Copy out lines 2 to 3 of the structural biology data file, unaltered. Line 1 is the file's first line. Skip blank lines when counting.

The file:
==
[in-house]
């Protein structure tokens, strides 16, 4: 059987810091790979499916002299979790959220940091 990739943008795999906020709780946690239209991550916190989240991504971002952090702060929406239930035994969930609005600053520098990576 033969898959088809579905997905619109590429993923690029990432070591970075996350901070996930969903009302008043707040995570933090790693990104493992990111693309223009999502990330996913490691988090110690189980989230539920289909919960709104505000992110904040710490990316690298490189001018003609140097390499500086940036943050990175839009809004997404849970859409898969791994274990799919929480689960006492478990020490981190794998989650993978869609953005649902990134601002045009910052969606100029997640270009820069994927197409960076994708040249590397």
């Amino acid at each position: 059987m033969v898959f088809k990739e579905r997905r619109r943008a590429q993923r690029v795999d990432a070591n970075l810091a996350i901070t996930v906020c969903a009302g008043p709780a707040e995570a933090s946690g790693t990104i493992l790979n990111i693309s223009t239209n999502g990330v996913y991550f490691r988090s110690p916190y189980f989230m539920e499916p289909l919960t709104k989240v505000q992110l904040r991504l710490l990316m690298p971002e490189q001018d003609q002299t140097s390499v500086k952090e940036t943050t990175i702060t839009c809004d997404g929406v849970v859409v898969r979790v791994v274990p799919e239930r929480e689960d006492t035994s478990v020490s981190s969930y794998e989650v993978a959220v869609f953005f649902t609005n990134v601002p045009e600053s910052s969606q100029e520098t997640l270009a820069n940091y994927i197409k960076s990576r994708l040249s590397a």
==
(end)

């Protein structure tokens, strides 16, 4: 059987810091790979499916002299979790959220940091 990739943008795999906020709780946690239209991550916190989240991504971002952090702060929406239930035994969930609005600053520098990576 033969898959088809579905997905619109590429993923690029990432070591970075996350901070996930969903009302008043707040995570933090790693990104493992990111693309223009999502990330996913490691988090110690189980989230539920289909919960709104505000992110904040710490990316690298490189001018003609140097390499500086940036943050990175839009809004997404849970859409898969791994274990799919929480689960006492478990020490981190794998989650993978869609953005649902990134601002045009910052969606100029997640270009820069994927197409960076994708040249590397």
């Amino acid at each position: 059987m033969v898959f088809k990739e579905r997905r619109r943008a590429q993923r690029v795999d990432a070591n970075l810091a996350i901070t996930v906020c969903a009302g008043p709780a707040e995570a933090s946690g790693t990104i493992l790979n990111i693309s223009t239209n999502g990330v996913y991550f490691r988090s110690p916190y189980f989230m539920e499916p289909l919960t709104k989240v505000q992110l904040r991504l710490l990316m690298p971002e490189q001018d003609q002299t140097s390499v500086k952090e940036t943050t990175i702060t839009c809004d997404g929406v849970v859409v898969r979790v791994v274990p799919e239930r929480e689960d006492t035994s478990v020490s981190s969930y794998e989650v993978a959220v869609f953005f649902t609005n990134v601002p045009e600053s910052s969606q100029e520098t997640l270009a820069n940091y994927i197409k960076s990576r994708l040249s590397a």